ISPs looked to equip themselves for the potential new markets and also connect with other companies. For example, IBM and telecom provider Qwest hooked up to offer web hosting services. PSINet bought Metamor to not only transfer data, but to host, design, and move companies from the old software environment to the new environment. ISPs increasing saw themselves as not only providers of a transparent data pipe but also as a provider of value-added services such as web hosting, colocation and support for domain name registration.

As they would say in the new industry, “Its not about putting your company on the web as much as its about putting the web into your company.” Rather than just a presence on the World Wide Web, businesses were interested in combining the capabilities of the Internet with their business objectives. Sales, logistics, and accounting could be integrated along with other internal computing systems in order to create new dimensions of commerce. ISPs facilitated this process but were significantly devastated by the dot.com crash of 2000 and the telecom crash of 2002. Furthermore, Internet policy changed when the Bush administration took power in 2000.

During the 1990s, the telcos were conducting tests using a new technology called ADSL (Asynchronous Digital Subscriber Line). It was originally designed to provide video over copper lines to the home. It was called asynchronous because it could send data downstream to the subscriber faster (256Kbps-9Mbps) than upstream (64Kbps-1.54Kbps) to the provider. Different versions emerged based on the local telco’s ability and willingness to get a fiber link close to the neighborhood. They were soon generally called Digital Subscriber Lines (DSL) and they began to replace dial-up modems. High demand and competition from cable companies with high-speed coaxial lines pressured ISPs and telcos to adapt DSL technologies. DSL and new cable technologies that carried Internet traffic as well as television came to be collectively called “broadband” communications.

The broadband industry changed significantly after the 2000 election. Internet traffic grew at a fantastic rate during the late 1990s as individuals and corporations rushed to “get on the web” and the rhetoric of the “new economy” emerged and fueled investments in web-based companies and telecommunications providers. A temporary bubble emerged as many companies lacked the technology or business expertise to effectively profit from their organizations. Dot.coms such as Drkoop.com, eToys.com, Flooz.com, GeoCities, Go.com, Kozmo.com, Pets.com, theGlobe.com, and Webvan.com failed for a variety of reasons but mainly flawed business plans and the premature expenditure of investment capital. Similarly, many carriers such as Global Crossing, WorldCom and ISPs overestimated web traffic and built excess capacity. In the wake of the dot.com crash in 2000 and the telecom crash in 2002, a third of all CLECs filed for bankruptcy.

Cable companies began to offer Internet services and the power of the telcos grew. The Telecommunications Act of 1996 had maintained Computer II’s competitive distinctions (See video above) although enhanced services were essentially renamed “information services.” But FCC decisions made during the new administration would use this distinction to give incumbent telcos a major advantage. This action would have profound influence on the structure of the modern broadband/media industry.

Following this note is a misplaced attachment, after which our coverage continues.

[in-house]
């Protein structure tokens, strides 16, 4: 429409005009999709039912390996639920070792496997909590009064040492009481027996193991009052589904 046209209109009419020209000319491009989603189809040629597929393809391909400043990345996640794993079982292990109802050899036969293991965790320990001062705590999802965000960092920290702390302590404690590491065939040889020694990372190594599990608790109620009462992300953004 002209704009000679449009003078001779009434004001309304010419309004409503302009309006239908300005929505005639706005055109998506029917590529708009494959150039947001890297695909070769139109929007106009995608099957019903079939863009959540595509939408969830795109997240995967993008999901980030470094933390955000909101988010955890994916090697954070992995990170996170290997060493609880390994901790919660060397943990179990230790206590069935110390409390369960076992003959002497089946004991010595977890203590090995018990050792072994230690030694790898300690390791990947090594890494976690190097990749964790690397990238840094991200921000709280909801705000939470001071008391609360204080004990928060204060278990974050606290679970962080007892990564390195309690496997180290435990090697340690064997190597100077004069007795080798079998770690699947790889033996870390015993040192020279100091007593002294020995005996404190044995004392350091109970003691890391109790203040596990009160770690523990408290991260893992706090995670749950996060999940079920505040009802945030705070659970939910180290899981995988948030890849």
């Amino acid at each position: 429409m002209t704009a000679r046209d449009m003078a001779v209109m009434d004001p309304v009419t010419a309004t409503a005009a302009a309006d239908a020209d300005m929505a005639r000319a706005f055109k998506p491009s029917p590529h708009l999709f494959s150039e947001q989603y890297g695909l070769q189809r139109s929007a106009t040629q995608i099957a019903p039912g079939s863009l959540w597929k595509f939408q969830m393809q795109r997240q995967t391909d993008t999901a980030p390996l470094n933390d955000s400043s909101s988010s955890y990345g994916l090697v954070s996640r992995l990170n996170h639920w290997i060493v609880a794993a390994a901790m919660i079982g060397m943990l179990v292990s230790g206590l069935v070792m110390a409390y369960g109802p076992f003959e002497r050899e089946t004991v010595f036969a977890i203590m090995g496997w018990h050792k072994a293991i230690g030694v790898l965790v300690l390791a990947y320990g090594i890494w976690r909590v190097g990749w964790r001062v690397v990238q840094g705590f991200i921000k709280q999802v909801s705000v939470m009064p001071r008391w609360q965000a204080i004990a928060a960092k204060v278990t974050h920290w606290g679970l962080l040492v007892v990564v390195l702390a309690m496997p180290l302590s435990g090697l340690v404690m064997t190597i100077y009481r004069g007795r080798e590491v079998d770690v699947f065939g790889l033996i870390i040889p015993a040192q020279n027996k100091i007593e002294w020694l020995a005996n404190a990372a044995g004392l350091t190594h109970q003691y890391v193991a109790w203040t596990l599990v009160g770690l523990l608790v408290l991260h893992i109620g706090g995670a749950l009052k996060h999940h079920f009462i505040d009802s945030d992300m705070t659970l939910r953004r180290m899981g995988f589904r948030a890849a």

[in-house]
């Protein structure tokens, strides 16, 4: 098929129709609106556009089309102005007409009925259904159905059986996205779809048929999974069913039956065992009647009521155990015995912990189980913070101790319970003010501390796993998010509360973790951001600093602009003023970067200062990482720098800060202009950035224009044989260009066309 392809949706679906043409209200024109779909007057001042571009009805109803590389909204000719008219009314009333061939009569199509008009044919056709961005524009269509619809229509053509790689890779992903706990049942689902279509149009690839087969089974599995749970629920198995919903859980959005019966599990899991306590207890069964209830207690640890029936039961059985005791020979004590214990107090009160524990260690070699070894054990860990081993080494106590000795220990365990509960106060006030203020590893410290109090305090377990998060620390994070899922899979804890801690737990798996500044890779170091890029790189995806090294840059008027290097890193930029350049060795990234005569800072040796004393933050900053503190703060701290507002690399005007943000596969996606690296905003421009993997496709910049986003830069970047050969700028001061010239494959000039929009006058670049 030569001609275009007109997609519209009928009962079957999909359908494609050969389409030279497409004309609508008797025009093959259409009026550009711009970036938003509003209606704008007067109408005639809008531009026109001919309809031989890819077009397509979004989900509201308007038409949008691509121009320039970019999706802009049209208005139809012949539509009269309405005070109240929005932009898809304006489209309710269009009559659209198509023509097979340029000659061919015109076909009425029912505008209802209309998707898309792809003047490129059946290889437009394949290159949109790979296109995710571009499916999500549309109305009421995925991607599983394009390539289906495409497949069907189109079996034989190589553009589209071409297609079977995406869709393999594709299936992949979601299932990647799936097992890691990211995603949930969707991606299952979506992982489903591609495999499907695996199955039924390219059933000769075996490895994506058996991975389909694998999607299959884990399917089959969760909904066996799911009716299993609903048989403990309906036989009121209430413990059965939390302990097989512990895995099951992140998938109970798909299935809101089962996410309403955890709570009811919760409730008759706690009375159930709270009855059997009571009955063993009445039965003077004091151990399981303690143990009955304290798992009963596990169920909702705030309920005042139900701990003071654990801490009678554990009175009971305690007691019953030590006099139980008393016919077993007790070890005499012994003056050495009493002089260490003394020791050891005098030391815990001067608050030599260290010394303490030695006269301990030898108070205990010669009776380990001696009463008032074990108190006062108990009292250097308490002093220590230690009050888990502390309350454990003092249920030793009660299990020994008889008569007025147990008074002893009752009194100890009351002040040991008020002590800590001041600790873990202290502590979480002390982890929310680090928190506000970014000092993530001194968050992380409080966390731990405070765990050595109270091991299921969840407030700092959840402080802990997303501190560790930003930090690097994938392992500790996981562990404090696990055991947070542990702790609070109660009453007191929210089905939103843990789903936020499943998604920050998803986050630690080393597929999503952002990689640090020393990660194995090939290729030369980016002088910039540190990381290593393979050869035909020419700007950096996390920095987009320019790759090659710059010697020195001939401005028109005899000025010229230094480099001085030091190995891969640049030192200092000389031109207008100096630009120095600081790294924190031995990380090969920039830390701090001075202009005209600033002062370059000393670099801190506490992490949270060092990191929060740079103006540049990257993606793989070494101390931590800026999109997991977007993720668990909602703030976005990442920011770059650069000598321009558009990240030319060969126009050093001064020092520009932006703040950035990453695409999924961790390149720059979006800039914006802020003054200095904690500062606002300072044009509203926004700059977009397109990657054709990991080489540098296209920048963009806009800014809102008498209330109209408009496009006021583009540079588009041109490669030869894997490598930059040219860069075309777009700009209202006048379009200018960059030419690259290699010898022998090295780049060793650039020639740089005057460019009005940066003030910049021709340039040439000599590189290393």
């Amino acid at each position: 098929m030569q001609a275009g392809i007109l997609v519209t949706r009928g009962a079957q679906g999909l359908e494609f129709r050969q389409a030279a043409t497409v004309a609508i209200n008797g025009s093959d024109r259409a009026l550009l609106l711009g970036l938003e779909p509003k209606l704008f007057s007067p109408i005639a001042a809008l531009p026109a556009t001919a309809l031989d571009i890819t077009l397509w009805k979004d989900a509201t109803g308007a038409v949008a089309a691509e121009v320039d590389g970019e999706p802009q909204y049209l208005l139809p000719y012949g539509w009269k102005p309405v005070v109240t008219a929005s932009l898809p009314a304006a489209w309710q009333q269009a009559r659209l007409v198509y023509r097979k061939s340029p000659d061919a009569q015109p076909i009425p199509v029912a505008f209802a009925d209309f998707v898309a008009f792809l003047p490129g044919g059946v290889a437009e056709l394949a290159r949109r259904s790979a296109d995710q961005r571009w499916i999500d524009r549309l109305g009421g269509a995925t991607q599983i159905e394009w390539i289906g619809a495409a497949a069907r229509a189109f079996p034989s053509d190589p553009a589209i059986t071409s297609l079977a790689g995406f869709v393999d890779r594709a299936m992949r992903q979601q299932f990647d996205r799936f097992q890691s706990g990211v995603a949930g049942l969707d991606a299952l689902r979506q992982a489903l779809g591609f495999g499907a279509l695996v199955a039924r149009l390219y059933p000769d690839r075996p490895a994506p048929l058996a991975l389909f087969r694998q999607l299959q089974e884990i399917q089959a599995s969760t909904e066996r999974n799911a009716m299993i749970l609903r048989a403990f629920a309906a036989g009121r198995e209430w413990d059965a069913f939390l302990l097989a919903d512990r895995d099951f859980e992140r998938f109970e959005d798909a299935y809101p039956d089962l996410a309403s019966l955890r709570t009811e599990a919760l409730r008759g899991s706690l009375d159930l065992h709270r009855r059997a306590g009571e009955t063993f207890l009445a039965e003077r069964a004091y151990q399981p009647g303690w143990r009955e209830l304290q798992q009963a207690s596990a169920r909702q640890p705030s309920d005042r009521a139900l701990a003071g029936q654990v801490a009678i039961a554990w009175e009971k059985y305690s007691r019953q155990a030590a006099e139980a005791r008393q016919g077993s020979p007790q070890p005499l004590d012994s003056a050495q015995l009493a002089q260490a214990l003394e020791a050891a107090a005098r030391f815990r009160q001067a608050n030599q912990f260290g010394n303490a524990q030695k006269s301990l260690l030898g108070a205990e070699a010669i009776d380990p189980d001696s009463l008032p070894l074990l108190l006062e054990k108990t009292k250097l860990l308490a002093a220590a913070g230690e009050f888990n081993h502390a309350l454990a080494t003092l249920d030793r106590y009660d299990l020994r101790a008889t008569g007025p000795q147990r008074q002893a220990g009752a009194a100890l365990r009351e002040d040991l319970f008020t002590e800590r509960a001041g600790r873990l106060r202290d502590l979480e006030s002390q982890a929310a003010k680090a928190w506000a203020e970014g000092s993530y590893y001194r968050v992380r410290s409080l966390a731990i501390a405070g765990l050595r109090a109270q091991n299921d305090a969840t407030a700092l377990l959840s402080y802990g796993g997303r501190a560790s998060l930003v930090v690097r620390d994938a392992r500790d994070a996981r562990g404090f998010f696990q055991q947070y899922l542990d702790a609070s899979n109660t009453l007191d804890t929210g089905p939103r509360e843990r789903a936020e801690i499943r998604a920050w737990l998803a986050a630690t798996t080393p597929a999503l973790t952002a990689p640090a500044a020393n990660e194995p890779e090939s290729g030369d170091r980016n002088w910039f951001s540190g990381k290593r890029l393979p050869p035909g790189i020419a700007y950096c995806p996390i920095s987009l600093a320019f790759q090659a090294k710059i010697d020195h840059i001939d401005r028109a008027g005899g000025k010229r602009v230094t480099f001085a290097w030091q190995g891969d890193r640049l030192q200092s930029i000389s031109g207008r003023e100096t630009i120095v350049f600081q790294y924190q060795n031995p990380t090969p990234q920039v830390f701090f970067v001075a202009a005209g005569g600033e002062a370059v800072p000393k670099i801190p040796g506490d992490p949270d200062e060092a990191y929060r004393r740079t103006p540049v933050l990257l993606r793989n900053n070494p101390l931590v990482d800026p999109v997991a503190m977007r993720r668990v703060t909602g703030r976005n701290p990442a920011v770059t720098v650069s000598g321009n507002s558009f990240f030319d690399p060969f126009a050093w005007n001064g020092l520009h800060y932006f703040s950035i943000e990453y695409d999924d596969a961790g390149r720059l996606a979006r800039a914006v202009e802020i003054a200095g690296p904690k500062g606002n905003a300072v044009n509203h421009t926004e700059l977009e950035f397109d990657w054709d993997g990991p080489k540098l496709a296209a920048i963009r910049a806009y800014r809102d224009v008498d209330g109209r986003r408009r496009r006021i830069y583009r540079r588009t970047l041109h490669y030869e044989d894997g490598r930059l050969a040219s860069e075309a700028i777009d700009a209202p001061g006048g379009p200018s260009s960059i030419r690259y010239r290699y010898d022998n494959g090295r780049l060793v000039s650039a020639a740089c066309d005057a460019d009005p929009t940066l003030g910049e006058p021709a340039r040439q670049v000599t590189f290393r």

In 2002, the FCC ruled that cable modem service was an information service, and not a telecommunications service. Cable companies became unregulated broadband providers and were exempted from the common-carrier regulation and network access requirements imposed on the ILECs.

Then in 2005, an FCC decision during the Bush administration effectively made telcos, companies unregulated ISPs. FCC WC Docket 02-33 allowed DSL to become an unregulated “information service.” This effectively repealed Computer II and allowed the ILECs such as Verizon and BellSouth to take over the ISP industry. ILECs were resistant to interconnect with the CLEC ISPs, claiming that sharing their network equipment was akin to subsidizing their competition.

The 1996 Act also allowed media companies to invade the other’s turf by removing regulatory barriers to entry to the once protected monopoly-controlled sectors. For example, broadcasters could move into broadband and carriers could offer content. It also allowed consolidation of different media companies, creating a new frenzy of mergers. Cable companies began to provide many broadband services and have merged with telcos (AT&T, Verizon, and Sprint) to form large integrated telecom-media companies.

Today, US broadband service is dominated by large integrated service providers such as AT&T, Comcast, Sprint, and Verizon. These companies are now trying to merge with content providers. AT&T is trying to merge with Time-Warner, Comcast has completed its merger with NBC, and Verizon is merging with Yahoo!, although a data hack slowed its progress.

Notes

[1] McCarthy, B. (1999) “Introduction to the Directory of Internet Service Providers,” Boardwatch Magazine’s Directory of Internet Service Providers. Winter 1998-Spring 1999. p. 4.
[2] Schiller, D. (1999) Digital Capitalism. Cambridge MA: The MIT Press. p. 31.

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AnthonybwAnthony J. Pennings, PhD is Professor and Associate Chair of the Department of Technology and Society, State University of New York, Korea. Before joining SUNY, he taught at Hannam University in South Korea and from 2002-2012 was on the faculty of New York University. Previously, he taught at St. Edwards University in Austin, Texas, Marist College in New York, and Victoria University in New Zealand. He has also spent time as a Fellow at the East-West Center in Honolulu, Hawaii.

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    Professor and Associate Chair at State University of New York (SUNY) Korea. Recently taught at Hannam University in Daejeon, South Korea. Moved to Austin, Texas in August 2012 to join the Digital Media Management program at St. Edwards University. Spent the previous decade on the faculty at New York University teaching and researching information systems, media economics, and strategic communications.